1 mom found this helpful
S.J. answers from Charlotte on December 29, 2006
My son said it a few times (he's 5) and I would sit down and ask him why he feels that way. Usually, it's because someone hurt his feelings or he couldn't figure something out. Most of the time with a few minutes talking, I can get him to stop. One time, he said he saw it on TV. The smarter the child, the more elaborate way they look for attention. Remind him of how much you'd miss him if he were gone. Keep telling him how much you love him. Tell him how special he is to you and that he's lucky to have so many people who love and care for him. Watch who he is playing with and how they talk to him and each other. Some kids will let stuff roll off thier backs, some will take everything to heart.
1 mom found this helpful
T.T. answers from Wilmington on December 30, 2006
My little boy will be 7 in March and lately he has been very focused on death/dying. He has only once said anything similar to your little boy, but it had me just as worried. He told me that he didn't deserve to live. It was all in a tantrum and I really believe it was for the shock value. He is also very bright and happy and I think that at this age they just don't understand what death truely is, but are a little fascinated by it. My husband have talked to him about it and told him how serious dying is and that it is not ok to joke about or make threats about and for now he seems to be doing good. I guess I don't really have much more advice than that, I just wanted you to know that your little boy is not the only one talking about death and maybe it is just a phase that they go through. Good luck.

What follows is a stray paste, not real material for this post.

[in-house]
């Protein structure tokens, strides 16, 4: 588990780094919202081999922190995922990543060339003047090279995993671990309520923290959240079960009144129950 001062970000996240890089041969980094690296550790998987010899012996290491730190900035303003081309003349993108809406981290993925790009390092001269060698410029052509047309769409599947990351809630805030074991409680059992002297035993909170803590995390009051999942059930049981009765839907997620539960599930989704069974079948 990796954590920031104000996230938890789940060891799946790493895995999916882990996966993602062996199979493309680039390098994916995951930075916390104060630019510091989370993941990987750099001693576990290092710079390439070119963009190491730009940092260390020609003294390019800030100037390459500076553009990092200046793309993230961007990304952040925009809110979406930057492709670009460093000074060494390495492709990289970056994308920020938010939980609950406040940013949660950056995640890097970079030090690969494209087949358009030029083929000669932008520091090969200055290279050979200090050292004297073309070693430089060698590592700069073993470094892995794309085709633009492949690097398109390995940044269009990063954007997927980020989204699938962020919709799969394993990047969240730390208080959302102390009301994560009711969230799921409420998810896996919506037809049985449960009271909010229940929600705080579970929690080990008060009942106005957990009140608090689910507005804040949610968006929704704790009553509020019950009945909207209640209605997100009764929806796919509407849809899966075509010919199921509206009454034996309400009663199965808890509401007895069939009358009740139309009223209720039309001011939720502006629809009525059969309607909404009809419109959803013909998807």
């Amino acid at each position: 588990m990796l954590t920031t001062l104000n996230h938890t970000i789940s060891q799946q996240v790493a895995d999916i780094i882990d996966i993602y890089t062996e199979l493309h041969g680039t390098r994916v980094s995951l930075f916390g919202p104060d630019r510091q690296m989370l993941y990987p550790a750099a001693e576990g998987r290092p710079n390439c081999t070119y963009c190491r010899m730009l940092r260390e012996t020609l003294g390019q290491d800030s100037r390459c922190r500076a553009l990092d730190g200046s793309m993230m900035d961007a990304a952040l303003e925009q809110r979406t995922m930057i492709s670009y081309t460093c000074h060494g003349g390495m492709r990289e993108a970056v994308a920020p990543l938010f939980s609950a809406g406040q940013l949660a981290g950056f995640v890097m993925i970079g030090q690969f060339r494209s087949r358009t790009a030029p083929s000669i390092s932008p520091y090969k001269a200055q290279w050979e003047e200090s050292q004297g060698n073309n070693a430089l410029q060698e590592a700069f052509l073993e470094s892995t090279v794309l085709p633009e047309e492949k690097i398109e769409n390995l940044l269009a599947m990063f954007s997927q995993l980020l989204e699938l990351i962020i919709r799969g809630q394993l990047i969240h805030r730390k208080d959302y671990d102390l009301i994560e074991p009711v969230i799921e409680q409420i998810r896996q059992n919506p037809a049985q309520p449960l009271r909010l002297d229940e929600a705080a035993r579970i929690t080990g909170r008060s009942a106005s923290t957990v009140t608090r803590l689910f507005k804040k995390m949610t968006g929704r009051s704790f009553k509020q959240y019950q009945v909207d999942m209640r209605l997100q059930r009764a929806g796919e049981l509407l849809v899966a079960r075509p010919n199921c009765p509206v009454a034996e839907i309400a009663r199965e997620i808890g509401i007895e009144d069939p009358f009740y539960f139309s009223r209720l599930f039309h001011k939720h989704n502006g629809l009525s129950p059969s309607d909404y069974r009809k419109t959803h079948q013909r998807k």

J.H. answers from Greenville on December 31, 2006
i am one of those children. i found out at 40 something i was bipolar. mood swings were prominant all my life. try a third counselor and a forth if neccesary. your instincts are right. dont give up until you get help.
J.M. answers from Charlotte on January 06, 2007
I am a mother to an 11 yr. old son, who was diagnosed with depression and ADHD years ago, and recently anxiety attacks also. I, too, have clinical depression and can relate to how that feels first as a parent, but also as a child myself.
First, i wanna say, that you and your family are in my thoughts and prayers. No parent wants to ever see their child in pain, whether physical or emotional.